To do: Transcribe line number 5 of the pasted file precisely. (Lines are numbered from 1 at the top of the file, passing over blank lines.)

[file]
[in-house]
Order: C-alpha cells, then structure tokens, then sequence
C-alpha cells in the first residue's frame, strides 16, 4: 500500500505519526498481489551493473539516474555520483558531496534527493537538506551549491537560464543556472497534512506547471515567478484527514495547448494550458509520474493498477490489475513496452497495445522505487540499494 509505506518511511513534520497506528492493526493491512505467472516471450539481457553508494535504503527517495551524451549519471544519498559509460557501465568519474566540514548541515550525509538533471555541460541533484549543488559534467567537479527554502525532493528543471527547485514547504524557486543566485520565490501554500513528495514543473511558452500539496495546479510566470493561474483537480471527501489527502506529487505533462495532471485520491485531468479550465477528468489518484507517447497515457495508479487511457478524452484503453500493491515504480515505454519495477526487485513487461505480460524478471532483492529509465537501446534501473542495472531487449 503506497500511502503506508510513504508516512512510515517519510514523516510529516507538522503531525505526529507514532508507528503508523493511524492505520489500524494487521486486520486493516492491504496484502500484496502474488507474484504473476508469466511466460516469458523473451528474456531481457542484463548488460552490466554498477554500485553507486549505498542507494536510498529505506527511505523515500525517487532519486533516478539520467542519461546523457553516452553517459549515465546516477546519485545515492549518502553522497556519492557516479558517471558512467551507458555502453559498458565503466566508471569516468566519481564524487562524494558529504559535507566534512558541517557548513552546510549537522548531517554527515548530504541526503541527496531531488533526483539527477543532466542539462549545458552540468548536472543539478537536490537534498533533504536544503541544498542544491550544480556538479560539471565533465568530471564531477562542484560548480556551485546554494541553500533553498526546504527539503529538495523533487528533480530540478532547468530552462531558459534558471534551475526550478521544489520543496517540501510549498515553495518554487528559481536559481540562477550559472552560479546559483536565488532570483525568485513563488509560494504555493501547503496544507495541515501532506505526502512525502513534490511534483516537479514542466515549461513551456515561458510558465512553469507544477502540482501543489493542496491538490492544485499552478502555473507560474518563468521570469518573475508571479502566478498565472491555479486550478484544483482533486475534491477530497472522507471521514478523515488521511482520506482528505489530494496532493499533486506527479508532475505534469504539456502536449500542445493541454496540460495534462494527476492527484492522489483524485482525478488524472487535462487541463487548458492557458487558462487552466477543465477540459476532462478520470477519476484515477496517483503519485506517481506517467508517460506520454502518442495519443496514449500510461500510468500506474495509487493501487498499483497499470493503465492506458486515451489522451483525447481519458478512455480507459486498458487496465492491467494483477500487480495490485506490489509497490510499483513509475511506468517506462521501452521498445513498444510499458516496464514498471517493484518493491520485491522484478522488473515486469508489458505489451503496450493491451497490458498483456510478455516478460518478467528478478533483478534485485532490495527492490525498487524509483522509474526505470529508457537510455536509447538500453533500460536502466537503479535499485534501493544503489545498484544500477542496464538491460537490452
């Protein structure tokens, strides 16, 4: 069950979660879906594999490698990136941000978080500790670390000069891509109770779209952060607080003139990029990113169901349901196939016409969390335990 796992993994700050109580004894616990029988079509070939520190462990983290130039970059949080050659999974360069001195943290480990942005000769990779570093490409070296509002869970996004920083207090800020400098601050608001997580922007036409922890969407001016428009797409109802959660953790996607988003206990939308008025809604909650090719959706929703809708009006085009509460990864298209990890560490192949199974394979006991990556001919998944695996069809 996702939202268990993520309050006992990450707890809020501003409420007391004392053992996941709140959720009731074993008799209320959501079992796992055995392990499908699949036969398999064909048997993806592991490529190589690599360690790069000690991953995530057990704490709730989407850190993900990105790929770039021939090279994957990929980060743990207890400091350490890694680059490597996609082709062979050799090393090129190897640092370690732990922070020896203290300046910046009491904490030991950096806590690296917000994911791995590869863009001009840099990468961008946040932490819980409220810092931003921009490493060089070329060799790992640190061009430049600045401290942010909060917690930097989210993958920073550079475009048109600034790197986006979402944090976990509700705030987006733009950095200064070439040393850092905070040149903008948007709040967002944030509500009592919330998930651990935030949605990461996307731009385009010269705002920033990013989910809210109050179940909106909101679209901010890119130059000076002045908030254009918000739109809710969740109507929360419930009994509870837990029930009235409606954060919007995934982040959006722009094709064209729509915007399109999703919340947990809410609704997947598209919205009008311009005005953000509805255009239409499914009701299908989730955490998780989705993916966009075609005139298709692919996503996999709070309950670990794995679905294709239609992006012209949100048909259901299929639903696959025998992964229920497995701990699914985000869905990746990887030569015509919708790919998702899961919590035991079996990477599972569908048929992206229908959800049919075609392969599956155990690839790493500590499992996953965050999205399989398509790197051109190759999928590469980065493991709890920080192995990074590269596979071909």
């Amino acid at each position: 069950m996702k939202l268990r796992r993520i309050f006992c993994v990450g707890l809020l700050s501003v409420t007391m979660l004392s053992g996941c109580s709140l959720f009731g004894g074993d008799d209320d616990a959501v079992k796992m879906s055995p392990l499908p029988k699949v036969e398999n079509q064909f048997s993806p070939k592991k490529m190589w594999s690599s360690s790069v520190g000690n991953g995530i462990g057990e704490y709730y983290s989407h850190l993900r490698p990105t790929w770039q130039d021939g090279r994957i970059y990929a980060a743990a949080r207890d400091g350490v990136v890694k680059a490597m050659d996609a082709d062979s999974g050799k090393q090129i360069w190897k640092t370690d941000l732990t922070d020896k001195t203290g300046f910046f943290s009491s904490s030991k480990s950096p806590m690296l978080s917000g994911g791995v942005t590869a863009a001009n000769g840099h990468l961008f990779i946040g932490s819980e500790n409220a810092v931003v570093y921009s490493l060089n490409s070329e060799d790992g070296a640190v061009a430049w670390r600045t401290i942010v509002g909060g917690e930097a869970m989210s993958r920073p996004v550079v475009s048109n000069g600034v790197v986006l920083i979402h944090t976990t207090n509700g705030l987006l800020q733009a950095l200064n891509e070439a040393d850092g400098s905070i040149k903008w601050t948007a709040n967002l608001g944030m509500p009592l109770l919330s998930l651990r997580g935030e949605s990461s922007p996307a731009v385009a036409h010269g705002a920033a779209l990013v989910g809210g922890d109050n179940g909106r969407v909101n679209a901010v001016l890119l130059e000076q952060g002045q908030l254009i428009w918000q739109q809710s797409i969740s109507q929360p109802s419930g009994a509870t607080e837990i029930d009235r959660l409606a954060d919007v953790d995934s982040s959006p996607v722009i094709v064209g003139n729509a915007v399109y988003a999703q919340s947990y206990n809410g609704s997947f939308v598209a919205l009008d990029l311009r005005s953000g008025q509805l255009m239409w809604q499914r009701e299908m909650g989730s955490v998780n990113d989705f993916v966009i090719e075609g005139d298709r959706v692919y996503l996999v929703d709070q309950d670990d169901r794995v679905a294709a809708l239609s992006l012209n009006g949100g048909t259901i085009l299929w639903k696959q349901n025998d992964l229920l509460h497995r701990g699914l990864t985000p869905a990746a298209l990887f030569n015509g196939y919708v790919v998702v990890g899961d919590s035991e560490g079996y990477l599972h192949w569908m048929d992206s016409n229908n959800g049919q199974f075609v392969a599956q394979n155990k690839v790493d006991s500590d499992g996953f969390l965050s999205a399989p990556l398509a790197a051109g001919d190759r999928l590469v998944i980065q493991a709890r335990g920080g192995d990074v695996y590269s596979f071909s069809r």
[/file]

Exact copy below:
């Amino acid at each position: 069950m996702k939202l268990r796992r993520i309050f006992c993994v990450g707890l809020l700050s501003v409420t007391m979660l004392s053992g996941c109580s709140l959720f009731g004894g074993d008799d209320d616990a959501v079992k796992m879906s055995p392990l499908p029988k699949v036969e398999n079509q064909f048997s993806p070939k592991k490529m190589w594999s690599s360690s790069v520190g000690n991953g995530i462990g057990e704490y709730y983290s989407h850190l993900r490698p990105t790929w770039q130039d021939g090279r994957i970059y990929a980060a743990a949080r207890d400091g350490v990136v890694k680059a490597m050659d996609a082709d062979s999974g050799k090393q090129i360069w190897k640092t370690d941000l732990t922070d020896k001195t203290g300046f910046f943290s009491s904490s030991k480990s950096p806590m690296l978080s917000g994911g791995v942005t590869a863009a001009n000769g840099h990468l961008f990779i946040g932490s819980e500790n409220a810092v931003v570093y921009s490493l060089n490409s070329e060799d790992g070296a640190v061009a430049w670390r600045t401290i942010v509002g909060g917690e930097a869970m989210s993958r920073p996004v550079v475009s048109n000069g600034v790197v986006l920083i979402h944090t976990t207090n509700g705030l987006l800020q733009a950095l200064n891509e070439a040393d850092g400098s905070i040149k903008w601050t948007a709040n967002l608001g944030m509500p009592l109770l919330s998930l651990r997580g935030e949605s990461s922007p996307a731009v385009a036409h010269g705002a920033a779209l990013v989910g809210g922890d109050n179940g909106r969407v909101n679209a901010v001016l890119l130059e000076q952060g002045q908030l254009i428009w918000q739109q809710s797409i969740s109507q929360p109802s419930g009994a509870t607080e837990i029930d009235r959660l409606a954060d919007v953790d995934s982040s959006p996607v722009i094709v064209g003139n729509a915007v399109y988003a999703q919340s947990y206990n809410g609704s997947f939308v598209a919205l009008d990029l311009r005005s953000g008025q509805l255009m239409w809604q499914r009701e299908m909650g989730s955490v998780n990113d989705f993916v966009i090719e075609g005139d298709r959706v692919y996503l996999v929703d709070q309950d670990d169901r794995v679905a294709a809708l239609s992006l012209n009006g949100g048909t259901i085009l299929w639903k696959q349901n025998d992964l229920l509460h497995r701990g699914l990864t985000p869905a990746a298209l990887f030569n015509g196939y919708v790919v998702v990890g899961d919590s035991e560490g079996y990477l599972h192949w569908m048929d992206s016409n229908n959800g049919q199974f075609v392969a599956q394979n155990k690839v790493d006991s500590d499992g996953f969390l965050s999205a399989p990556l398509a790197a051109g001919d190759r999928l590469v998944i980065q493991a709890r335990g920080g192995d990074v695996y590269s596979f071909s069809r």